To get to the last spot I spent on the edge, I need to get to Pecos, Tx where I can turn south, and head down to the Rio Grande. To get to Pecos, I have to cross a bunch of Texas. Last night I stayed just east of the Louisiana/Texas border in West Monroe; so today was crossing Texas.
The thing about crossing Texas from East to West is that the “Big Texas” sneaks up on you. Once you cross the Ouchita (oddly this is pronounced wash-i-tah) River in Louisiana, you are basically in the same sort of country you will be in until you get to Dallas. You cross into Texas shortly after crossing the Red River in Shreveport and you are in what University of Texas geologists refer to as the Blackland Prairie. It looks essentially the same as West Louisiana did ever since the Ouchita. Other folks will tell you this is the “Piney Woods” of Texas, and by other folks I mean the late great George Jones, who I like better than the University of Texas, so Piney Woods it is. Just East of Dallas, you enter, again this is UT stuff, the Grand Prairie. What it feels like is that nothing really changes that much from West Monroe, LA to west of Fort Worth. The geography is immediate, close at hand. The flora certainly changes from mixed pine and hardwood, to mostly pine, to scrub oak, but it never feels very far away. Of course, the Dallas-Fort Worth metroplex is so damn big and busy you can’t tell prairie from arena-sized roadside church of the prosperous — of which there are MANY. (I’m not judging this particular evangelistic enterprise, merely pointing out that the buildings it requires are enormous. As for the faithful, the more better as far as I’m concerned.)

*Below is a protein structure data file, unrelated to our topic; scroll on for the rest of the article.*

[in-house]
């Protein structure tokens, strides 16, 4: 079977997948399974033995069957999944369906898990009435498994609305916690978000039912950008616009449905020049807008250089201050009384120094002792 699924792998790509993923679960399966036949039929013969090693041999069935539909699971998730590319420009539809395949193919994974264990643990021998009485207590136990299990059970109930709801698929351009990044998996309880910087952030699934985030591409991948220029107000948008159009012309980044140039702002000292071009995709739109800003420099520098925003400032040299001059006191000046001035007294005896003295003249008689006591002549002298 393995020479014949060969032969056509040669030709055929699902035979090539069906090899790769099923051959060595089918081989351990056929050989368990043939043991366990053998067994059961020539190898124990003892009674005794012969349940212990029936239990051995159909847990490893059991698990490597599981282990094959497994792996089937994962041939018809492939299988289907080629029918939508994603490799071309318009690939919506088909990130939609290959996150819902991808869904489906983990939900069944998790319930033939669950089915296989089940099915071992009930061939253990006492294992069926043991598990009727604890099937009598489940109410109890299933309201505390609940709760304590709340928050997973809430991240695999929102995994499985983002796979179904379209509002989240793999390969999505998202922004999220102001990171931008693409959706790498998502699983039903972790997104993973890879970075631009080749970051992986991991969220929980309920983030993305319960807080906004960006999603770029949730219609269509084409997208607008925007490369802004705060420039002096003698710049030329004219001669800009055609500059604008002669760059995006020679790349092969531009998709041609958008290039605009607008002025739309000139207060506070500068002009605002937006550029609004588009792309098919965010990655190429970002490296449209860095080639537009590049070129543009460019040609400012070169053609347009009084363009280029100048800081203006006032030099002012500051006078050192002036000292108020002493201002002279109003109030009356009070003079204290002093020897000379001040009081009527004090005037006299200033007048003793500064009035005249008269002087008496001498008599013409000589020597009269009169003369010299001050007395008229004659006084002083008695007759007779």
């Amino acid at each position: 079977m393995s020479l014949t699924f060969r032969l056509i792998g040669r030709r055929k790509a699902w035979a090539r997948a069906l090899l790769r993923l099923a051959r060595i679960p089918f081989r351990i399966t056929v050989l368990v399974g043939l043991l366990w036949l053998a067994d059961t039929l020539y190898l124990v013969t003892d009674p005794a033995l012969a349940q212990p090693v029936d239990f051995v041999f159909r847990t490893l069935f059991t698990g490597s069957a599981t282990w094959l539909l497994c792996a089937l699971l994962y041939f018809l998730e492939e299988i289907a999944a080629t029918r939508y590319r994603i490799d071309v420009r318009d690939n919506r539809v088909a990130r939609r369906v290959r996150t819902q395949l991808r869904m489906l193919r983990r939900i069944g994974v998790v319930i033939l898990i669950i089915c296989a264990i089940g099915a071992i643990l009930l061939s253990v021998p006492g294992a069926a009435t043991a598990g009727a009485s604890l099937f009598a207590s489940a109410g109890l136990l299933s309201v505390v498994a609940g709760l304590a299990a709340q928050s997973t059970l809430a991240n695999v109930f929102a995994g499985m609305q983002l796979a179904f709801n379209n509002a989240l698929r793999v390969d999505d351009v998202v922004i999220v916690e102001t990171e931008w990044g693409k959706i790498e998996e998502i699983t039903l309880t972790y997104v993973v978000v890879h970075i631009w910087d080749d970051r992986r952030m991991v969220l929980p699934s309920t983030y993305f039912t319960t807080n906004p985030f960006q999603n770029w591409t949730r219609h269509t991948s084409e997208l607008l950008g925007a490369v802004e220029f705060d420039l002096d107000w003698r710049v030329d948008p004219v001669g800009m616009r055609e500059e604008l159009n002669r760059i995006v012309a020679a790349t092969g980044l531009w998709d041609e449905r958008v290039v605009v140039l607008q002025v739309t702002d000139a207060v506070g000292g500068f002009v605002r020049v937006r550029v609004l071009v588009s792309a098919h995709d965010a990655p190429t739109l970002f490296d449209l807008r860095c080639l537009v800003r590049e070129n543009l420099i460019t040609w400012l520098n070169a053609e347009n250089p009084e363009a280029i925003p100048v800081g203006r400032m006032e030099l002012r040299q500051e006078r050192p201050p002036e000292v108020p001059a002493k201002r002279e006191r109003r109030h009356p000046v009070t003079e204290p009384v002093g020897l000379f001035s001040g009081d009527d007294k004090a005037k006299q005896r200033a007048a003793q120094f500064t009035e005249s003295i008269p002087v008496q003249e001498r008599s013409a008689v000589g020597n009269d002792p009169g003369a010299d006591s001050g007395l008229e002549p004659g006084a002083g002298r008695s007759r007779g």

Then, you cross the Brazos River west of Fort Worth and things sort of spread out a little, but you’re still not feeling “Big Texas” until Eastland County — where you hit an abrupt geologic rift that runs north and south and rises maybe 300 feet. When you top out Texas explodes before you and the sky wraps from corner to corner. It feels like you get a big blue sky Texas hug. Turns out the UT guys know this too. This is the start of the North Central Plains (more or less) and it is BIG TEXAS.
Everything, as they say, is bigger in Texas, and in the North Central Plains the wind certainly is. In fact, Nolan County, through which I passed and in which is the perhaps familiar town of Sweetwater, is home to all or part of 6 different wind farms comprising some 3,000 acres of wind turbines. You see them from a long way off — I noticed them shortly after entering Eastland County, way off to the South and West on the caprock at the edge of the horizon. As I got closer, I noticed something else — hawks. Or raptors at least, some may have been kites, or other types. I notice hawks along the road when I drive. It’s a holdover from being in the back seat as a kid and hearing my father say what I thought was “look at that hog in the tree there” and actually believing there was a pig in a tree that I couldn’t see. For a long time I attributed this to the eye problem I was born with — not to a misleading father or, as was the case, a misunderstood word. I remember when I realized he was saying “hawk” and not “hog” and I actually saw the hawk. It was like winning the lottery. So now I see hawks when I’m driving the road all the time. Anyway, I’ve seen what I consider a normal number of hawks on this trip and then I get to the Eastern edge of the wind farms — where the turbines are high on the caprock — and there are hawks everywhere. I count over a dozen in a one mile stretch. Flying, sitting on wires, hovering over roadside ditches. This starts me wondering. Like the word went out among the raptors that the old hunting grounds on the caprock were a no go these days. And so all the birds were hunting the flat ground around the highway. Like they know.